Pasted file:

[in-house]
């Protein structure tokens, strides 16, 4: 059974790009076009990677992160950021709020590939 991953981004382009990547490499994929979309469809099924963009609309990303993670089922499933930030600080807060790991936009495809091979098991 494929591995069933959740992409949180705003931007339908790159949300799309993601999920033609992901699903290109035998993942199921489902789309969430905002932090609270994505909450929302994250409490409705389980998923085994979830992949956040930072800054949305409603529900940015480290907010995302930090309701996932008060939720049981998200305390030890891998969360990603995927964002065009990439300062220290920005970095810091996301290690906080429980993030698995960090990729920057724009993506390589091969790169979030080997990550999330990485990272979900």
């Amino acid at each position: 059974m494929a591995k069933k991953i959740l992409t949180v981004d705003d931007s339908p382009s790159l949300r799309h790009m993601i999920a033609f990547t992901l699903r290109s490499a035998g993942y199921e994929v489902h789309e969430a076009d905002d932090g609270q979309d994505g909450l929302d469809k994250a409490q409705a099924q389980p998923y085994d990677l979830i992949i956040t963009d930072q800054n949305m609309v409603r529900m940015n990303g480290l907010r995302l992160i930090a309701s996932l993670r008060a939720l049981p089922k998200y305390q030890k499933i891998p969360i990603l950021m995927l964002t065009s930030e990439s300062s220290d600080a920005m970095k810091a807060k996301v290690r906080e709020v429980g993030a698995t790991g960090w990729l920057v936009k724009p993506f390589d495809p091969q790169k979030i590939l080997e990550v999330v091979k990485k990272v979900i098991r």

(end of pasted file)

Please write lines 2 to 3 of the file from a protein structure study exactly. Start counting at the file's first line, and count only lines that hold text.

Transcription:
């Protein structure tokens, strides 16, 4: 059974790009076009990677992160950021709020590939 991953981004382009990547490499994929979309469809099924963009609309990303993670089922499933930030600080807060790991936009495809091979098991 494929591995069933959740992409949180705003931007339908790159949300799309993601999920033609992901699903290109035998993942199921489902789309969430905002932090609270994505909450929302994250409490409705389980998923085994979830992949956040930072800054949305409603529900940015480290907010995302930090309701996932008060939720049981998200305390030890891998969360990603995927964002065009990439300062220290920005970095810091996301290690906080429980993030698995960090990729920057724009993506390589091969790169979030080997990550999330990485990272979900």
């Amino acid at each position: 059974m494929a591995k069933k991953i959740l992409t949180v981004d705003d931007s339908p382009s790159l949300r799309h790009m993601i999920a033609f990547t992901l699903r290109s490499a035998g993942y199921e994929v489902h789309e969430a076009d905002d932090g609270q979309d994505g909450l929302d469809k994250a409490q409705a099924q389980p998923y085994d990677l979830i992949i956040t963009d930072q800054n949305m609309v409603r529900m940015n990303g480290l907010r995302l992160i930090a309701s996932l993670r008060a939720l049981p089922k998200y305390q030890k499933i891998p969360i990603l950021m995927l964002t065009s930030e990439s300062s220290d600080a920005m970095k810091a807060k996301v290690r906080e709020v429980g993030a698995t790991g960090w990729l920057v936009k724009p993506f390589d495809p091969q790169k979030i590939l080997e990550v999330v091979k990485k990272v979900i098991r």